Fourteen people were killed in an attack Sunday on a church in eastern Burkina Faso where places of worship have suffered a string of terrorist assaults this year, the regional government said.
"Unidentified armed men" carried out the attack during a Sunday service at a Protestant church in the town of Hantoukoura near the border with Niger, the government statement said.
"This attack unfortunately left 14 dead and many wounded," it said.
Soldiers in the region were hunting down the assailants, who fled on scooters, a security source said earlier.
The West African country has suffered a series of attacks on Christian targets since February, leaving 21 dead before Sunday's attack.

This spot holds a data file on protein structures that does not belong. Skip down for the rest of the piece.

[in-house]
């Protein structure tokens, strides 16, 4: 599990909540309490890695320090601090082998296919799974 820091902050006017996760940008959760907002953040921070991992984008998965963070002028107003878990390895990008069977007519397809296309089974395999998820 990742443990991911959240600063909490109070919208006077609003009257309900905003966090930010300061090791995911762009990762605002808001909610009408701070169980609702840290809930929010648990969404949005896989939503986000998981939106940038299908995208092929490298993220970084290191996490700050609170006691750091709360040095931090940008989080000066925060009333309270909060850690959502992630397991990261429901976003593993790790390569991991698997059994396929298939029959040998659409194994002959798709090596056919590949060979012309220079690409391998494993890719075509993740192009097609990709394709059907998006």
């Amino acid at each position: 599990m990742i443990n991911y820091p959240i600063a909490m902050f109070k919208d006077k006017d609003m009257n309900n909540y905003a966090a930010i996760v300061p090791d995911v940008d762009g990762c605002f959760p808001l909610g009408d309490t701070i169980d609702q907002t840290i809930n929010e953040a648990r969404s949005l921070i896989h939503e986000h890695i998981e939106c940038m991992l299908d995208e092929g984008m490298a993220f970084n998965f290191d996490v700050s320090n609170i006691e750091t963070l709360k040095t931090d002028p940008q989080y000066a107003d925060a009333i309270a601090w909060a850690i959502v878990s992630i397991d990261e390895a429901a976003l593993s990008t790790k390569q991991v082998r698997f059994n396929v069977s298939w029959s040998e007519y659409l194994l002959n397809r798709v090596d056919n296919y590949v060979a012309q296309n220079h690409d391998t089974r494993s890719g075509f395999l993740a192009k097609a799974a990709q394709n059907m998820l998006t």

Burkina Faso's population is around two-thirds Muslim and one-third Christian.
The semi-desert country has suffered from increasingly frequent and deadly attacks attributed to a number of terrorist groups, including Daesh terror group's Greater Sahara branch.
The raids began in 2015 in the north before targeting the capital Ouagadougou and other regions, notably in the east.
Nearly 400 people have been killed since 2015 -- mainly in hit-and-run raids -- according to an AFP tally.
Terrorist groups have targeted both Christian and Muslim clerics in a country where traditionally both religions have co-existed peaceably.
France has deployed 4,500 troops in Mali, Burkina Faso, Niger and Chad in a mission codenamed Barkhane to help local forces flush out terrorists.